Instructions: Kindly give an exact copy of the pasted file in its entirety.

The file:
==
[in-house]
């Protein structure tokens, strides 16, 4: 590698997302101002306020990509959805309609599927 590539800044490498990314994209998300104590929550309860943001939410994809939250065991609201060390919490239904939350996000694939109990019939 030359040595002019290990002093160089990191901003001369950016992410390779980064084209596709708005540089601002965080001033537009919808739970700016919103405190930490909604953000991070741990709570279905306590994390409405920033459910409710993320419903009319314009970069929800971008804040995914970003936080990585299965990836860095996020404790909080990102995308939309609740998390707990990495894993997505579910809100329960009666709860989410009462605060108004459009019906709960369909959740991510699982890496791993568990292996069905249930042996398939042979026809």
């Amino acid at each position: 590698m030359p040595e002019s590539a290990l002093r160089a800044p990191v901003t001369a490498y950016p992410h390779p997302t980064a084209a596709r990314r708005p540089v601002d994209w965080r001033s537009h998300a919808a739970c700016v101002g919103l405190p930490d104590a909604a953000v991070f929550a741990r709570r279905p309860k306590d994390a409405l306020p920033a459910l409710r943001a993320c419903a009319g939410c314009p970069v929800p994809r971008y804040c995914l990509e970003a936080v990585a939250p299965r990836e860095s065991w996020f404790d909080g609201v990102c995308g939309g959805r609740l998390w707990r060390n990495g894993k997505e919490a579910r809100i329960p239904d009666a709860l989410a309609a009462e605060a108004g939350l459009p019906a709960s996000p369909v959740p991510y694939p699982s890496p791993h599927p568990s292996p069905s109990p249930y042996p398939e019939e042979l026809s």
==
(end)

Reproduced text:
[in-house]
């Protein structure tokens, strides 16, 4: 590698997302101002306020990509959805309609599927 590539800044490498990314994209998300104590929550309860943001939410994809939250065991609201060390919490239904939350996000694939109990019939 030359040595002019290990002093160089990191901003001369950016992410390779980064084209596709708005540089601002965080001033537009919808739970700016919103405190930490909604953000991070741990709570279905306590994390409405920033459910409710993320419903009319314009970069929800971008804040995914970003936080990585299965990836860095996020404790909080990102995308939309609740998390707990990495894993997505579910809100329960009666709860989410009462605060108004459009019906709960369909959740991510699982890496791993568990292996069905249930042996398939042979026809």
């Amino acid at each position: 590698m030359p040595e002019s590539a290990l002093r160089a800044p990191v901003t001369a490498y950016p992410h390779p997302t980064a084209a596709r990314r708005p540089v601002d994209w965080r001033s537009h998300a919808a739970c700016v101002g919103l405190p930490d104590a909604a953000v991070f929550a741990r709570r279905p309860k306590d994390a409405l306020p920033a459910l409710r943001a993320c419903a009319g939410c314009p970069v929800p994809r971008y804040c995914l990509e970003a936080v990585a939250p299965r990836e860095s065991w996020f404790d909080g609201v990102c995308g939309g959805r609740l998390w707990r060390n990495g894993k997505e919490a579910r809100i329960p239904d009666a709860l989410a309609a009462e605060a108004g939350l459009p019906a709960s996000p369909v959740p991510y694939p699982s890496p791993h599927p568990s292996p069905s109990p249930y042996p398939e019939e042979l026809s």